So, either side of the path the weeds were so overgrown that they engulfed the trail and entangle with each other. I question if this is the correct way. The sign says it is, so I’m gonna go with that.
As I fight my way through, being scratched by all the scratchy parts, I tell myself it will only be for a short distance. But no. It just goes on and on and on. At some point, I wonder if I should turn back….but I’ve come this far, I might as well keep going.
Every so often there is an opening. But only for a small part, then the weeds take over again. By now my legs are covered in rashes and scratches. Note to self: Always bring trousers on a hike or walk….just in
Oh, and don’t let this put you off. It was quite beautiful and made me wonder how many (or few) people come this way.
You will then reach the sea wall with a view over
Up until this point, apart from a few people at the beginning, I had not passed a single soul…they probably turned around when they saw what they would have to walk th
After my bull encounter the previous week when walking from Ramsgate to Sandwich, I thought that was it. The chances of me finding myself in a field with another bull are quite low, seeing as it has never before happened in my life. Well,
I wondered w
Things happen in three’s right? Well, by that logic I should encounter a bull on my next walk. That should be the last time. I will let you know how it goes…
With the people on the trail and the view of a white building up ahead (turns out to be a pub), I feel like I’m entering
This next section is alongside a road, still walking with the sea wall to your left. The path will soon end (temporarily) and you need to walk on the road through the village.
I mean that literally. There is no pavement. Hmmm, maybe there was a path somewhere. I just couldn’t see it.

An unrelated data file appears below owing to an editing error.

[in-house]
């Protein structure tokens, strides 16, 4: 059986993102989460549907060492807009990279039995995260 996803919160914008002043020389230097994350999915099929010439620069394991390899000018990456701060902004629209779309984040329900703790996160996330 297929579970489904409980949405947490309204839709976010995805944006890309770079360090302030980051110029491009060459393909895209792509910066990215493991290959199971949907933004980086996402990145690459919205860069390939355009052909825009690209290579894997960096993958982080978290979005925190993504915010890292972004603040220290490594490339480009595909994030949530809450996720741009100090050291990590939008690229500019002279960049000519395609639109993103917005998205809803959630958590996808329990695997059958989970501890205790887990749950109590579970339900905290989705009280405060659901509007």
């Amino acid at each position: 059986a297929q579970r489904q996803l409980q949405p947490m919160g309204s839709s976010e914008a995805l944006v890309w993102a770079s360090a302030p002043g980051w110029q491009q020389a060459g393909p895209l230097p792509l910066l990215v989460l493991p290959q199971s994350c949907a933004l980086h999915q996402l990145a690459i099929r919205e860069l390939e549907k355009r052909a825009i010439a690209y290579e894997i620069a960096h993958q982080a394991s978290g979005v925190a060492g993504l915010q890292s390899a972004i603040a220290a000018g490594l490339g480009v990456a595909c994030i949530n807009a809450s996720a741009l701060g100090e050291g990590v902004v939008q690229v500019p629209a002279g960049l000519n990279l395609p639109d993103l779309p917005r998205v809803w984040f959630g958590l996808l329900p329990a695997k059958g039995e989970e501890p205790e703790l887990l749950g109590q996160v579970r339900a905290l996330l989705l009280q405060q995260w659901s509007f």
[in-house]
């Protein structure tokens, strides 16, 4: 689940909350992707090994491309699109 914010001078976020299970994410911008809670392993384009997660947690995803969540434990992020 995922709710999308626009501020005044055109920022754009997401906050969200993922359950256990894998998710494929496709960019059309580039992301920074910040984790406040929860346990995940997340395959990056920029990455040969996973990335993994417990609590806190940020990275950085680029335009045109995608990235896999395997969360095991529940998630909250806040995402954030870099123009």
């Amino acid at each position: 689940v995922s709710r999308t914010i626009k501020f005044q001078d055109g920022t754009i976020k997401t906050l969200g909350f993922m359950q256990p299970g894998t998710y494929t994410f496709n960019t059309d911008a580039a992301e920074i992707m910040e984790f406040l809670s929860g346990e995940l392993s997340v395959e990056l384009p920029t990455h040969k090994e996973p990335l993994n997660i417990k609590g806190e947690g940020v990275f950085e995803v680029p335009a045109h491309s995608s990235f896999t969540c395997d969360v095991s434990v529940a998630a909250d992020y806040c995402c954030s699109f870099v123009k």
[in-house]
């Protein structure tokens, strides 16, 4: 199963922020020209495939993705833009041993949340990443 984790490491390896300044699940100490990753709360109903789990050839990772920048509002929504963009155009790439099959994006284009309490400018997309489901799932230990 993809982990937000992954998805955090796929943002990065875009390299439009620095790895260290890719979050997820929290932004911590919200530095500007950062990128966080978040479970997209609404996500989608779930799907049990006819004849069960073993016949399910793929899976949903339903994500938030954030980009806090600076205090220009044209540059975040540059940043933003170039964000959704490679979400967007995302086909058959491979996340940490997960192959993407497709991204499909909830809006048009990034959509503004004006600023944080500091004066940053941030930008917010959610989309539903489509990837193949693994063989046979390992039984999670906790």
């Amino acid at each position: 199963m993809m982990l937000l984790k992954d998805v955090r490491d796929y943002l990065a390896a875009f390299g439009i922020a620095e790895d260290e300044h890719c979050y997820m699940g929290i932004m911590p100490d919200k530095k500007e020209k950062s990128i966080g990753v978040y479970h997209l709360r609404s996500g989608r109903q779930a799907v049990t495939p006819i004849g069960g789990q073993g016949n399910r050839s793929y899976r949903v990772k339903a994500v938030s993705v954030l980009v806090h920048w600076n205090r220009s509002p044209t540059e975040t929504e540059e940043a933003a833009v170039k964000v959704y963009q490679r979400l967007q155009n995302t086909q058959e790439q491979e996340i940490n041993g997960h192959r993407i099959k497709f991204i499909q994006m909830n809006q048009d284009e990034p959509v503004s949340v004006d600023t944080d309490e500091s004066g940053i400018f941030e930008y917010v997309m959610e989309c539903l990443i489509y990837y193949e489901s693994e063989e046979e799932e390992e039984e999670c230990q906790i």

Anyways, there will soon be an opening where you can walk on a path next to the beach.
Fun fact: Seasalter was a centre for salt production in the Iron Age, and as such was raided by Vikings.
As you approach the seaside town of Whitstable, you will be greeted by more beach hut cuteness.
This picture perfect fishing and harbour town is famous for oysters…..Too bad I don’t like oysters.
Other walks in South East England
If you fancy another walk in Kent, you can continue along this trail to walk from Whitstable to Herne Bay (4.8 miles). Or just a few stops along, a really great one is Margate to Ramsgate (8 miles) with its long stretches of sandy beach and white cliffs. Or if you want mega white cliffs (the white cliffs of Dover), then head further south in Kent to walk from Dover to Deal (11 miles), or even Folkestone to Dover (7 miles).
If you would like to do another section of the Saxon Shore way, then I highly recommend the hike from Hastings to Rye (13 miles). Bear in mind that it is more challenging.
The Thorney Island walk (9 miles), over near Portsmouth is quite an interesting one. The area is owned by the MOD so you need to buzz at the gate to be let in. It’s strict in that you need to stick to the coast path, but you will enjoy views out to see, or inland to nature reserve.
For more look at the coast path, you can read about the best coastal walks near London.
If you would like to know more about the Saxon Shore Way then you can check out the visit Kent website.